BDP and Arup to restore Stirling Building at University of Cambridge


Building Design Partnership (BDP)—a global architecture office headquartered in Manchester, England—has been tapped by the University of Cambridge to restore a famous Grade II* listed project by James Stirling, the 1981 Pritzker Prize winner. Arup is providing heritage, civil, structural, facade engineering, and access services.

Today, the pyramidal structure is known simply as the Stirling Building and is home to the University of Cambridge’s Faculty of History. The Stirling Building turned heads when finished in 1968. Reyner Banham reviewed in at length in The Architectural Review that same year.

John Summerson, an architectural historian, described it as “a redoubtable, daunting monument; enigmatic; a crystal fort with a shiny brick rampart; something of a factory; something of a conservatory.”

Atrium at Stirling Building (Courtesy BDP)

BDP has been entrusted with the refurbishment of other important heritage projects in the U.K., most notably that of the Palace of Westminster. The British office is now slated to restore and improve the Stirling Building’s accessibility, safety, and comfort with the same level of care and attention. It will also provide a range of new learning and working environments in the center of Cambridge’s Sidgwick site.

Upon the refurbishment’s completion, the Stirling Building will provide step-free access: External terraces, study areas, and circulation corridors will be seamlessly accessible for all users.

BDP and Arup have also designed two new pavilions attached to the building. These additions will provide additional library and reading spaces. The new elements, designers said, respond to the existing 1968 structure by clearly expressing their function and in their scale, form, and materials.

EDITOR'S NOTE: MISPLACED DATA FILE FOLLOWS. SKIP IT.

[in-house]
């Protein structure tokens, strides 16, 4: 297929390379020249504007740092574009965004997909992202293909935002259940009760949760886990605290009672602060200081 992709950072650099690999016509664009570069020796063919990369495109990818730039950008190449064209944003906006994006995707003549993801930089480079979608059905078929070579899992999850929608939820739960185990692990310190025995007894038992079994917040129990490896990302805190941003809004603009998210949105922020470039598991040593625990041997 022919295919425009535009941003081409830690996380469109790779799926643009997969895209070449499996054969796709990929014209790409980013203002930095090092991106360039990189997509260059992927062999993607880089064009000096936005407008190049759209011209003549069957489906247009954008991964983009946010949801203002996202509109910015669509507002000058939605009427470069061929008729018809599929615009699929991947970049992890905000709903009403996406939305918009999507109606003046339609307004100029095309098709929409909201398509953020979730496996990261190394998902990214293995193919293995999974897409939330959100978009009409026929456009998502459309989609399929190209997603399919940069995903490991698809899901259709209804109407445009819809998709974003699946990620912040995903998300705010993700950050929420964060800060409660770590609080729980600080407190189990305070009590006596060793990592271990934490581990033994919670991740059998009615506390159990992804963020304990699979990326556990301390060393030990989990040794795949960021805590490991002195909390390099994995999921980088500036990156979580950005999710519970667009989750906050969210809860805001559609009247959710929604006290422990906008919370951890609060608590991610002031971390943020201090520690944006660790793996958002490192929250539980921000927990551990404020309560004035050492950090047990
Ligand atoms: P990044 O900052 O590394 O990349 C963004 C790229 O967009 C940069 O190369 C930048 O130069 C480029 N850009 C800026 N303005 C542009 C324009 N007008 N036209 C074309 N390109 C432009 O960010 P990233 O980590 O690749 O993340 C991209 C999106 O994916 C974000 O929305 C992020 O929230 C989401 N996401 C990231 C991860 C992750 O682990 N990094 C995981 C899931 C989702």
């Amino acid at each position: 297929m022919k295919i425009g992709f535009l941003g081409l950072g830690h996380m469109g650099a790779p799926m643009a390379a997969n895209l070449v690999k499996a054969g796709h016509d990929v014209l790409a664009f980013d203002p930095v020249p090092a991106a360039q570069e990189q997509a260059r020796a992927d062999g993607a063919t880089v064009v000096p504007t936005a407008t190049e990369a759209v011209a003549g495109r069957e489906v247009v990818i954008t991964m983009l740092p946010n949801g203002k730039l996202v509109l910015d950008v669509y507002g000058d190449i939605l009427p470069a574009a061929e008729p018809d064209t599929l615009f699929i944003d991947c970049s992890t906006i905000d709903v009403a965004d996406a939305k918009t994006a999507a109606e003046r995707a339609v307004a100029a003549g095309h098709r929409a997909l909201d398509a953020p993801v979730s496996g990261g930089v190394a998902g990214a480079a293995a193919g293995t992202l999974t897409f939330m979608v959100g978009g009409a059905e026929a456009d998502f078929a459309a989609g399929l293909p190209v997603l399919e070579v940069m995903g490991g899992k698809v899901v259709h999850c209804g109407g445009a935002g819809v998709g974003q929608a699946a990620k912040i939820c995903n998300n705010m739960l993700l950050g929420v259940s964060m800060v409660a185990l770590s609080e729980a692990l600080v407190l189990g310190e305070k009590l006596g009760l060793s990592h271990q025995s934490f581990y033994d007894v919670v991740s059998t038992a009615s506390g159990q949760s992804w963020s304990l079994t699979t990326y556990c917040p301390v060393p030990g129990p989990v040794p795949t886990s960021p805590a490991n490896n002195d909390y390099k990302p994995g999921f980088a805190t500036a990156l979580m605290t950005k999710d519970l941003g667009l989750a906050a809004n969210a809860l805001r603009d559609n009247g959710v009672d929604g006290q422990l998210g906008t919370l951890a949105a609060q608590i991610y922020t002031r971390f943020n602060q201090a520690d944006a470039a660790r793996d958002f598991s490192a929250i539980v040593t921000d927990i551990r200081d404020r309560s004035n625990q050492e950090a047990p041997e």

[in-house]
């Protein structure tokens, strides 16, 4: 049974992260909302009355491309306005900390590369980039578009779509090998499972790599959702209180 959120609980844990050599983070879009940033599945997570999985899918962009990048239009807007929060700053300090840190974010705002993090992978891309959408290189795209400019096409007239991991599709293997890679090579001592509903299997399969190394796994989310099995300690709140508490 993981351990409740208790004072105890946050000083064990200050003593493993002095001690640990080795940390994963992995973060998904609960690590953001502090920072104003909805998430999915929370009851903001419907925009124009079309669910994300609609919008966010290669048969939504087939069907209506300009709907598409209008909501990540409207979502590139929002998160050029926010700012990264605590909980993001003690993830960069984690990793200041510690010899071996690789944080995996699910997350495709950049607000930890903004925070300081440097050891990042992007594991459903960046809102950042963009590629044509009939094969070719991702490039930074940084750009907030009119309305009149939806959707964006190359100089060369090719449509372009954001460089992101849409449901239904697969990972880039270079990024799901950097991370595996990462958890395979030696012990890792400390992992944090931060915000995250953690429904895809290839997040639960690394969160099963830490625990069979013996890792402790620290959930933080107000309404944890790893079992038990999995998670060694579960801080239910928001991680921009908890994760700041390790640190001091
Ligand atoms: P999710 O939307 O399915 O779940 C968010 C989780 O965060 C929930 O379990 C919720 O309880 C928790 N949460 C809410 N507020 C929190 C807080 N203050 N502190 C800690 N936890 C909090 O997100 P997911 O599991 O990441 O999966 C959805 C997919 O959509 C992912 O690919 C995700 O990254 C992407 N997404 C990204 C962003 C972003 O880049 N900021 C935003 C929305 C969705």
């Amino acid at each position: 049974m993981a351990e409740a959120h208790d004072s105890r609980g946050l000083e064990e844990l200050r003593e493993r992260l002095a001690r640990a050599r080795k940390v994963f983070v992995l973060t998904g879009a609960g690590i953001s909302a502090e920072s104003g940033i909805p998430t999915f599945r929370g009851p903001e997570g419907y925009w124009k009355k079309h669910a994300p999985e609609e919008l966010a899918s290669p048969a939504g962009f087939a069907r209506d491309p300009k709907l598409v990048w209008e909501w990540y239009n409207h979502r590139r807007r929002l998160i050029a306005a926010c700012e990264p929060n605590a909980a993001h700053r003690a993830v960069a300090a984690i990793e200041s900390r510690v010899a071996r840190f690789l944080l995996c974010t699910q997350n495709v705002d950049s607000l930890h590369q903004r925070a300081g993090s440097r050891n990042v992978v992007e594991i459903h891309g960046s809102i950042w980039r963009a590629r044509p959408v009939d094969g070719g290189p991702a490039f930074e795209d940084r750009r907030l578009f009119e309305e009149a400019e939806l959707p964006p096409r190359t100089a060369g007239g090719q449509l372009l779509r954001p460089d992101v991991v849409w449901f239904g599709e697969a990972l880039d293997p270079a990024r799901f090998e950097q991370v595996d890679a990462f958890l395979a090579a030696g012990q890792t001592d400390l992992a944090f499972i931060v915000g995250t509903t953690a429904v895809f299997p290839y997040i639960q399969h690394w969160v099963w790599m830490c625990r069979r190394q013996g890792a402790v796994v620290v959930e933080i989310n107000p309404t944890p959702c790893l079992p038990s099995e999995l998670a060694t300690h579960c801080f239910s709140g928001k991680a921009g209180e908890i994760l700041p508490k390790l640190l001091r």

exterior rendering of Stirling Building showing building and new pavilions
Rendering of new addition for Stirling Building (Courtesy BDP)
interior rendering of Stirling Building restoration
Interior rendering of addition (Courtesy BDP)

At the Stirling Building, BDP will safeguard its use and enjoyment, designers said in a statement, and repair and upgrade its services to improve thermal comfort. Carbon saving strategies and climate resilience measures will also be employed.

“We recognise that the Stirling Building is a landmark in the history and development of architecture and needs to be treated as such,” said Jessica Malley, an architect and director at BDP. “It has a remarkable formal inventiveness, synthesising strands of British architectural traditions with the visual culture of the early twentieth century. Stirling understood that buildings can carry a philosophical meaning: the design symbolises a community of students and teachers with knowledge, represented by the library, at its physical and symbolic heart.”

Malley continued: “Our approach is faithful to the building diagram with the emblematic nature of the architecture as the focal point of the restored building. The work will include some adaptation to the more communal areas of the building to create flexible and inspiring spaces, responsive to the University’s ever-changing requirements, while respecting and responding to Stirling’s stylistic language.”

Construction will start in 2025.





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